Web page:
Calamu: The Next Generation of Data Protection
Kinesthetic learning has long been hailed as a means to improve employee performance. On-the-job experience, or 'being thrown in at the deep end', are effective ways to discover your own 'what went wells' and 'even better ifs'. However, in some industries, getting immersive experience is easier said than done.
For example, let's look at aviation. Of course, it's important for pilots to know exactly what to do if something goes wrong with – I don't know – the left phalange. However, getting pilots real-life practice in a safe way is difficult. It's not as though you can simply ask the ground crew to snip a couple of cables and see if the pilot can work out why the plane is plummeting to the ground.
Likewise, in plastic surgery, you would expect your surgeon to have immersive experience, rather than just theory and textbook knowledge, before they take a scalpel to your skin. However, surgeons cannot simply rely on willing test subjects to build their experience portfolio. It wouldn't be safe and it wouldn't be ethical either.
Thus, there is a clear need among high consequence industries for safe yet immersive training alternatives. Fortunately, virtual reality can deliver such industries – whether it be nuclear power, trucking, the military and so on – exactly that.
Virtual training for physical results
As a quick recap, virtual reality provides simulated experiences to users, virtually transporting them to different locations and environments. In particular, virtual reality often comes in the form of special electronic equipment, such as headsets, that generate a three-dimensional scenario that the wearer or user can interact with.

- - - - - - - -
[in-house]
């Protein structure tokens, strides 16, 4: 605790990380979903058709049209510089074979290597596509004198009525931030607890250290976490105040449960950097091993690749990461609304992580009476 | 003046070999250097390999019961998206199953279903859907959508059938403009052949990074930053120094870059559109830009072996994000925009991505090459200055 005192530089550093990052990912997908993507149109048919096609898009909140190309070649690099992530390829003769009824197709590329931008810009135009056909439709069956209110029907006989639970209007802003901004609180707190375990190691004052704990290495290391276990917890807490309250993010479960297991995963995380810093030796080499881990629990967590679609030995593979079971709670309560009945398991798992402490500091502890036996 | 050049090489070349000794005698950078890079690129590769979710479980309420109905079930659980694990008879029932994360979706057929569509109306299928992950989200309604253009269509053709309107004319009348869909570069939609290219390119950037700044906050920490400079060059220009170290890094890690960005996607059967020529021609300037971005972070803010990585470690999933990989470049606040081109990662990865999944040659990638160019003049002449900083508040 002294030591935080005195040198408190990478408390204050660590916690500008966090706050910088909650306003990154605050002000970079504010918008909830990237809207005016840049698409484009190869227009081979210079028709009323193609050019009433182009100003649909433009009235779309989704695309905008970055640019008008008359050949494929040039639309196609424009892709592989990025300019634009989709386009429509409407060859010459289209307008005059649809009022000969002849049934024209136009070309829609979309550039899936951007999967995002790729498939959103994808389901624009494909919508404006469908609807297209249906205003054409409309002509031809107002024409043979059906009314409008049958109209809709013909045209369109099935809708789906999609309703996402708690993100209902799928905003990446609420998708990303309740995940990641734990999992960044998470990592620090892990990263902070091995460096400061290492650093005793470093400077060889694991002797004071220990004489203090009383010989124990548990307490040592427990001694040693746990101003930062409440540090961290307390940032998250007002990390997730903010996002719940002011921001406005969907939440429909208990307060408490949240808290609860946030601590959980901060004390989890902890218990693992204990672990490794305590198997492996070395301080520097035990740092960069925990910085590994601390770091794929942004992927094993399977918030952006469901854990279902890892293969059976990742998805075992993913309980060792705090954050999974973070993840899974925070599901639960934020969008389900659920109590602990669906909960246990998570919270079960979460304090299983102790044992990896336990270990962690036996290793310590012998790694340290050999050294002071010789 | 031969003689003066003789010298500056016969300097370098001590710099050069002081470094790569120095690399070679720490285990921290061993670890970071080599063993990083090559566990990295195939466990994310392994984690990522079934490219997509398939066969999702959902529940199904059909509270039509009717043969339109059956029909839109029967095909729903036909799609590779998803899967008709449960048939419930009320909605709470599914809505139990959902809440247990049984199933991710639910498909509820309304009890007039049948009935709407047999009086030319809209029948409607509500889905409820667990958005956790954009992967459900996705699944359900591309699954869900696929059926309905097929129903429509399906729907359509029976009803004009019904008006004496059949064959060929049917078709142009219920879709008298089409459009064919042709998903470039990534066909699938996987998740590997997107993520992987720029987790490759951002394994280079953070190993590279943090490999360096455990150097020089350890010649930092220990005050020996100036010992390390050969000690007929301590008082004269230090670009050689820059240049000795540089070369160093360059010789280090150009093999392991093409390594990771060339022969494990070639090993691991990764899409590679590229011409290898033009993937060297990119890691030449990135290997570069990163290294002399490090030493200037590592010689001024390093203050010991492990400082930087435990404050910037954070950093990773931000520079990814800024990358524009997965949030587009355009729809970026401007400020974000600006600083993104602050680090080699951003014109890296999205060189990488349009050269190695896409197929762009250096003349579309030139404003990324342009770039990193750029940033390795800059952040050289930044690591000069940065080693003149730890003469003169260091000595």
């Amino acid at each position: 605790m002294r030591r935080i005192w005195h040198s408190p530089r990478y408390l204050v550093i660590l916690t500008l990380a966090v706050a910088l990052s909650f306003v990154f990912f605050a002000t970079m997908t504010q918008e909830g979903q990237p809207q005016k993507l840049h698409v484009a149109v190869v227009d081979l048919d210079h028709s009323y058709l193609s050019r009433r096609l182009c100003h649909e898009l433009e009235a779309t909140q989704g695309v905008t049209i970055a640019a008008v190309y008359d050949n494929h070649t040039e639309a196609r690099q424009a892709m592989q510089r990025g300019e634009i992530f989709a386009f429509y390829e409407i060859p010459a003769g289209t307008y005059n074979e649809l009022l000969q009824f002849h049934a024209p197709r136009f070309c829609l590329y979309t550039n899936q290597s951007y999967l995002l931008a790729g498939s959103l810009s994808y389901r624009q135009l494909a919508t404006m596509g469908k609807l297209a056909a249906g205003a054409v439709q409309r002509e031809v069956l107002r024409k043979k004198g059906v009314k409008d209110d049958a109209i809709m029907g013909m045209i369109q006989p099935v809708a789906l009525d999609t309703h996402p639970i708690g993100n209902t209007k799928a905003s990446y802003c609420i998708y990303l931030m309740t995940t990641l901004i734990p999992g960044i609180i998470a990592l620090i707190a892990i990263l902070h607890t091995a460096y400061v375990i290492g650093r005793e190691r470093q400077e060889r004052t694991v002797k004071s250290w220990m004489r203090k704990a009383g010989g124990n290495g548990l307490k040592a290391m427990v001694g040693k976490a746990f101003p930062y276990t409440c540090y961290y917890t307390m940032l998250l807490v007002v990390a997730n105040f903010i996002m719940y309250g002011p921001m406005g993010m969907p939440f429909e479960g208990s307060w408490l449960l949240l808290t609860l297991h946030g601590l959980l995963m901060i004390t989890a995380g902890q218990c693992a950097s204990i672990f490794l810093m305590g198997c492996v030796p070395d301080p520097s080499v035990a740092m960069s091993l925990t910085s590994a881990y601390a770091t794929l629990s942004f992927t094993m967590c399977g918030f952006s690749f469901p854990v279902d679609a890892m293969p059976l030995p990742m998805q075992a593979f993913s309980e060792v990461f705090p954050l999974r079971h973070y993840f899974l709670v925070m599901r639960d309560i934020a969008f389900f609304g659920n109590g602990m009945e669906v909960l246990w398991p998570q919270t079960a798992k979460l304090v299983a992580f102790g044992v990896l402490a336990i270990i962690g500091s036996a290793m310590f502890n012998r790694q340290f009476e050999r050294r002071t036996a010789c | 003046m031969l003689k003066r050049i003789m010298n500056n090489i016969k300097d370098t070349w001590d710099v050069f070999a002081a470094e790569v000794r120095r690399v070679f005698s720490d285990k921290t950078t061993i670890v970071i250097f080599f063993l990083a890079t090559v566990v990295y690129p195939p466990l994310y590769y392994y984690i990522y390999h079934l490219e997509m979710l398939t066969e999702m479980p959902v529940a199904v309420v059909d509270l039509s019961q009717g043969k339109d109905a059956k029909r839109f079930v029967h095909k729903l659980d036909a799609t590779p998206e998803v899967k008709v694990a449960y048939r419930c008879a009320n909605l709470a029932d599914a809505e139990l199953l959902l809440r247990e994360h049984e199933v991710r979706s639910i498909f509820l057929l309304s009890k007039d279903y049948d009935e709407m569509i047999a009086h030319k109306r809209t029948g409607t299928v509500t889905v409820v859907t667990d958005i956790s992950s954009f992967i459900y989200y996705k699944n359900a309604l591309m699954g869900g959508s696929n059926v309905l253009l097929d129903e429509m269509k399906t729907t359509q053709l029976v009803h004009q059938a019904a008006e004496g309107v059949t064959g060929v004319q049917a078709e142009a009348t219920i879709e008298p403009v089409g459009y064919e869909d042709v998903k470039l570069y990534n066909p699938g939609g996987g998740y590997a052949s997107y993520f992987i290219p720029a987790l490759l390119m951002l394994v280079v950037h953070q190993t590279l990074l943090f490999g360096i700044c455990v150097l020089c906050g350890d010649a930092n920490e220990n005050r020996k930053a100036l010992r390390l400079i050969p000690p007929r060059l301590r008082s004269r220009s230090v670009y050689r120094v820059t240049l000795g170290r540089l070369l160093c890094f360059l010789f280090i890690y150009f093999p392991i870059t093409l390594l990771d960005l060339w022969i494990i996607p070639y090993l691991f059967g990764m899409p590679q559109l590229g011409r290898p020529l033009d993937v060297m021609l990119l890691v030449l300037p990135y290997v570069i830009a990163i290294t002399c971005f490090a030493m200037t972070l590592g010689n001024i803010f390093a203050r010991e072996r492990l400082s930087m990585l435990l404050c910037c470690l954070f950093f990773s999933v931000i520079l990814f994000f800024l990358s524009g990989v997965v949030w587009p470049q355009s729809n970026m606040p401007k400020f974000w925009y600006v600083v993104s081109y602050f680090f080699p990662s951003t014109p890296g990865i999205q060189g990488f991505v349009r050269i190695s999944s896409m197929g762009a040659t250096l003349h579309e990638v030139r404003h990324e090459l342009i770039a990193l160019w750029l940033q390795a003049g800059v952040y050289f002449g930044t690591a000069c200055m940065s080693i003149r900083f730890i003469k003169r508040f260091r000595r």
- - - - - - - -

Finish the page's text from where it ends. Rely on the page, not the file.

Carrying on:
For high consequence industries, virtual reality enables users to actually operate equipment and get a real 'feel' of real-life tasks. Organisations can engineer dangerous scenarios (such as the aforementioned plummeting plane) to help trainees learn what to do in these situations. In turn, virtual reality provides a safe alternative to allow new recruits to learn on the job.
However, it's not just about the dangerous or extraordinary situations. It's also about giving trainees a safe environment to learn and make mistakes in. Through experiential learning, trainees can not only improve their skill set, but gain a better understanding of how they react in a stressful situation.
Clearly, virtual reality offers numerous advantages in terms of safe, intensive training. However, the benefits don't stop there. Virtual reality is also a cheaper alternative to reenacting real-life scenarios. Not only that, but the time savings alone can help keep costs down in a 'time is money' era. Of course, virtual reality has historically been more on the expensive side. However, as more organisations jump on the virtual reality bandwagon, costs of virtual reality are quickly plateauing.
Thus, virtual reality provides a clear, obvious solution to age-old problems. High consequence industries finally have a viable way to throw employees in the deep end, without using any water.
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